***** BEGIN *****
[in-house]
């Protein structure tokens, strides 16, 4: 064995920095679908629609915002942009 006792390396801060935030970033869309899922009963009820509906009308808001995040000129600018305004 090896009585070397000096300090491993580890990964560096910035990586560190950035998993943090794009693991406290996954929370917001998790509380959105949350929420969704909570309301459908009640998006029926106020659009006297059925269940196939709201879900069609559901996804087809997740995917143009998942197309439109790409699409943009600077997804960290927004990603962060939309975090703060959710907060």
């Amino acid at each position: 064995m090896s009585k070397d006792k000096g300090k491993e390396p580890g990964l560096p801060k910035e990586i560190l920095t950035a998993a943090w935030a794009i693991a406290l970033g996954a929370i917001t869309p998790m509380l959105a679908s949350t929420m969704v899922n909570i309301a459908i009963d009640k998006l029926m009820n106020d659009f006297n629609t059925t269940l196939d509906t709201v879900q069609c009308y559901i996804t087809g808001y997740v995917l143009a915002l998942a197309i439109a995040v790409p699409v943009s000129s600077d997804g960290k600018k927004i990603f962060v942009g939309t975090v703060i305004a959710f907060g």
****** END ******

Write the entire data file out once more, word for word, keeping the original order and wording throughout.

[in-house]
């Protein structure tokens, strides 16, 4: 064995920095679908629609915002942009 006792390396801060935030970033869309899922009963009820509906009308808001995040000129600018305004 090896009585070397000096300090491993580890990964560096910035990586560190950035998993943090794009693991406290996954929370917001998790509380959105949350929420969704909570309301459908009640998006029926106020659009006297059925269940196939709201879900069609559901996804087809997740995917143009998942197309439109790409699409943009600077997804960290927004990603962060939309975090703060959710907060």
């Amino acid at each position: 064995m090896s009585k070397d006792k000096g300090k491993e390396p580890g990964l560096p801060k910035e990586i560190l920095t950035a998993a943090w935030a794009i693991a406290l970033g996954a929370i917001t869309p998790m509380l959105a679908s949350t929420m969704v899922n909570i309301a459908i009963d009640k998006l029926m009820n106020d659009f006297n629609t059925t269940l196939d509906t709201v879900q069609c009308y559901i996804t087809g808001y997740v995917l143009a915002l998942a197309i439109a995040v790409p699409v943009s000129s600077d997804g960290k600018k927004i990603f962060v942009g939309t975090v703060i305004a959710f907060g």